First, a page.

2. Start With Gratitude 

Negotiation is about understanding the other person’s side and situation. As you move through your career, it’s important to understand to approach career relationships with a goal to solve a problem, not an entitlement. After the employer answers the salary, negotiation terms, etc., thank them.

Tell them you really appreciate this opportunity (or offer if they’ve made it), but move forward with the negotiation, by again asking the reasoning behind their decision. You can say “thank you so much for this opportunity. I’m so excited to have the opportunity to be a part of this team, but based on my research, positions with this responsibility are usually paid X amount. Is there room to negotiate?”

 

3. Back it up with facts

Now, this brings me to point 3. You need to back up your reasoning with facts which means you need to have done it prior to the interview. Use Glassdoor.com or another salary comparison website to see the average salary in your area for this position. Make sure that you are clear about what salaries for comparable companies are and what the responsibilities include.

But don’t limit your salary expectations to JUST the job, see what the salary is comparable to the responsibilities. A lot of times jobs can have responsibilities of a more senior position or different positions, make sure you negotiating based on responsibilities.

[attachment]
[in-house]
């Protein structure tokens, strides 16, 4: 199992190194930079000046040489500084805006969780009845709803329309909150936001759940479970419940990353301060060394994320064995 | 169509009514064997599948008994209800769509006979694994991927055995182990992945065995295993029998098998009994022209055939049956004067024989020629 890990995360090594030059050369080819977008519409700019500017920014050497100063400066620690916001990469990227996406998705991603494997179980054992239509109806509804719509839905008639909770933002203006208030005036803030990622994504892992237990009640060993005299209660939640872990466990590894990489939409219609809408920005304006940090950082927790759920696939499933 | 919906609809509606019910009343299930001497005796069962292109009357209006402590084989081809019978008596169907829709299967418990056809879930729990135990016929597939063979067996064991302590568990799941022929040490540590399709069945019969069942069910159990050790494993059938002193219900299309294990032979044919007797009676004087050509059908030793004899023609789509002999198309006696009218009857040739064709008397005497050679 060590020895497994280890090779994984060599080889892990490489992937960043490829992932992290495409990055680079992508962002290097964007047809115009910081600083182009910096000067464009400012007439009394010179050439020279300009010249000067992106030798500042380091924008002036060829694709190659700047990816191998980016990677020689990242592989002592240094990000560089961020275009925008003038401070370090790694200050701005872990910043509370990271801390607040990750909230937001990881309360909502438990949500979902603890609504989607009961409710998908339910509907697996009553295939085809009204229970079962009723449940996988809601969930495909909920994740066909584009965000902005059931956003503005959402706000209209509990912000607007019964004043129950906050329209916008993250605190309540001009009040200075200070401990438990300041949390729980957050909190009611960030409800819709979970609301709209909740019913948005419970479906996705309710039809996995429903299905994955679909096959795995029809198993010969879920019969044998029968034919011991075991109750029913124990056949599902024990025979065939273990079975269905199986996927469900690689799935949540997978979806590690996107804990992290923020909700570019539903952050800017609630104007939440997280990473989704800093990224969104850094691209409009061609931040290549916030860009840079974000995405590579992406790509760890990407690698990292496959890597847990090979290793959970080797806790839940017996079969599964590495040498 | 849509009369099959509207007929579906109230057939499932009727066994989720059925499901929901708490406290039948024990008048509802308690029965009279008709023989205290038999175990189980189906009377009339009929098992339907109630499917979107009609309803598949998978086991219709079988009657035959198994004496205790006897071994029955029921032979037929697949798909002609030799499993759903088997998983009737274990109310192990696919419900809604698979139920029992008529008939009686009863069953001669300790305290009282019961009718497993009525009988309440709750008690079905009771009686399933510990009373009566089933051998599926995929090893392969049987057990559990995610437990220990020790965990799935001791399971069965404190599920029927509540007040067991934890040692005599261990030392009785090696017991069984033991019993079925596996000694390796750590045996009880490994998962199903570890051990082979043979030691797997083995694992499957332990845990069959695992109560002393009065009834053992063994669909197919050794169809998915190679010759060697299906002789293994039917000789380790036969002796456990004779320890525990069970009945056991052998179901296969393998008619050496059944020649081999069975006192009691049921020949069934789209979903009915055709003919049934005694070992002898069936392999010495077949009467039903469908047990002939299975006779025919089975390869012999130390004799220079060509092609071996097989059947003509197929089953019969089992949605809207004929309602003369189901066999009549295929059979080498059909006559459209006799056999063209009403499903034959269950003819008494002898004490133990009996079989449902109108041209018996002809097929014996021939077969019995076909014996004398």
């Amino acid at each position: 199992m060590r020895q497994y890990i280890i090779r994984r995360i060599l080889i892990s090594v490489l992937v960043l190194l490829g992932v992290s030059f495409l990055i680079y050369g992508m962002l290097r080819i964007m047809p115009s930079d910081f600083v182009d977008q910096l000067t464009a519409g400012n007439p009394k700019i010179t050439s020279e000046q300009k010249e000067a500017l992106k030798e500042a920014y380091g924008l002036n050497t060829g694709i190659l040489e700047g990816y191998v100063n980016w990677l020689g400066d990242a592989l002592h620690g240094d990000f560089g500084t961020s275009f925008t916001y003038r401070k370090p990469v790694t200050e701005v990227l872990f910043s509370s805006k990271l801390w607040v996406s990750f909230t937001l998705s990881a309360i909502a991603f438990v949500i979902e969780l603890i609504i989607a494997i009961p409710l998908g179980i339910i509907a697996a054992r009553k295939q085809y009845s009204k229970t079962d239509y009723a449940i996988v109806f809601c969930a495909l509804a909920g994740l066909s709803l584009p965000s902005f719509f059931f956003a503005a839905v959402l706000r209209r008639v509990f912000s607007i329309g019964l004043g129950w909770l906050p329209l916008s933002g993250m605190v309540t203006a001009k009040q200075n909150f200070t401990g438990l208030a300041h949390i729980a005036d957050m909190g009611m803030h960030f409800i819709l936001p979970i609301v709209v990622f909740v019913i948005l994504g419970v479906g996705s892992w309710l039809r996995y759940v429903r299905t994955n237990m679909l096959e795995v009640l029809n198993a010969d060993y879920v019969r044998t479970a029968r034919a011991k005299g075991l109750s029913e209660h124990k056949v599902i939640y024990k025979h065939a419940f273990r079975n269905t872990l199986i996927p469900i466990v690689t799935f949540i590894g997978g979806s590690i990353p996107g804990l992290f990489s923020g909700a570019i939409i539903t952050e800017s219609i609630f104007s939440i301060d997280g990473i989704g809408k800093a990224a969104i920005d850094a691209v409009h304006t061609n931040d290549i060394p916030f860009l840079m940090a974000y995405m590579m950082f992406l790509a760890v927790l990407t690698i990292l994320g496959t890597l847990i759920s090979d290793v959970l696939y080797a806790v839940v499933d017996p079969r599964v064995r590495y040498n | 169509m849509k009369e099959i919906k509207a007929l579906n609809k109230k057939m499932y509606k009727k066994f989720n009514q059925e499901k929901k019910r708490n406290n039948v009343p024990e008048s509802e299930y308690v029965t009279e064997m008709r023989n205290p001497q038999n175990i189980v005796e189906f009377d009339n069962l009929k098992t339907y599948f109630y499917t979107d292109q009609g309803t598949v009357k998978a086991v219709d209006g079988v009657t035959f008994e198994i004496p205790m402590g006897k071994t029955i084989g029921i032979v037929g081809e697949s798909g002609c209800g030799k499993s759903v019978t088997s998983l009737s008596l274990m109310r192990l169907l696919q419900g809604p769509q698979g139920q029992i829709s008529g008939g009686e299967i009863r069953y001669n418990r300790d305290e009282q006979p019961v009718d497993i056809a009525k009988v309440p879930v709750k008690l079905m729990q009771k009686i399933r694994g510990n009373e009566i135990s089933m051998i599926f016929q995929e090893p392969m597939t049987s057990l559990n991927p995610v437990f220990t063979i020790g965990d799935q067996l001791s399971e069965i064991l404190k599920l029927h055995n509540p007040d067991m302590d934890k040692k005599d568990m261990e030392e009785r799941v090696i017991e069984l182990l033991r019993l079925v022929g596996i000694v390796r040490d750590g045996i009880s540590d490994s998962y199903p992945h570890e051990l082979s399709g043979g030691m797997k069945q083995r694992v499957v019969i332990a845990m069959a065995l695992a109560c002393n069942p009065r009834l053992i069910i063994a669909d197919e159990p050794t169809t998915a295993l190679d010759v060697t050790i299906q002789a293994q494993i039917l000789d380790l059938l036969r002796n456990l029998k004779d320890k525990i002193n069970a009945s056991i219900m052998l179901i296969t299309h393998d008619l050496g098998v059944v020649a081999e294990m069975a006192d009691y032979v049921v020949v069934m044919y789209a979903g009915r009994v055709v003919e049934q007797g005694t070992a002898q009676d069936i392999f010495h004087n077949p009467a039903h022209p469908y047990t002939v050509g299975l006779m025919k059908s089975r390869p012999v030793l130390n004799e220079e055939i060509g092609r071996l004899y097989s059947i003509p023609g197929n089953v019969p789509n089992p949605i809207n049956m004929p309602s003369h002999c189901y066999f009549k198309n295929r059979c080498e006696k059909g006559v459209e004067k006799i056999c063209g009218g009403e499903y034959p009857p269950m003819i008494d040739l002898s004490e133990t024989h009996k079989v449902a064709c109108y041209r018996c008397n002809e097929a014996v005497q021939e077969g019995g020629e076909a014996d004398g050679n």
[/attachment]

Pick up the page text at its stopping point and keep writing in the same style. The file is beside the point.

4. Don’t forget to negotiate terms other than salary

A lot of people stop negotiations at the salary. But especially if you work in public service or a union environment, there might already be a certain range. Instead of negotiating just salary, make sure you negotiate confidently other terms as well including education, paid time off, vacation, work from home flexibility, and anything else that can be included in your role. I know a couple of people who have negotiated parking spaces at their work because parking can be expensive and annoying to constantly find. Everything is negotiable.

 

5. Avoid the word “Fair” Aim for “That’s right”

The idea of fairness is subjective. When you try to argue “what is fair” in a negotiation, it invalidates the other person’s point of view. Instead of trying to reach a compromise that’s “fair,” aim to reach a negotiation that’s “right.” People love to be right and feel like they are doing the “right” thing, not begrudgingly being bulldozed into a decision they don’t want to do. That’s when negotiations turn hostile, resentful, and why most people prefer to avoid them. This is a method I learned from Chris Voss who wrote the book “Never Split The Difference.” So instead of approaching negotiations by what you think is “fair,” create statements in which the other person will respond “that’s right.” For an example of how to use this negotiation in a sentence, and tie the entire negotiation together, be sure to listen to the podcast episode!

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It’s so important to negotiate confidently in a job interview. Negotiating is about more than just getting your way, it’s about finding a solution that works for everyone. If need help learning how to overcome self-doubt when it comes to achieving your dream career, make sure to sign up for 1:1 coaching! Good luck!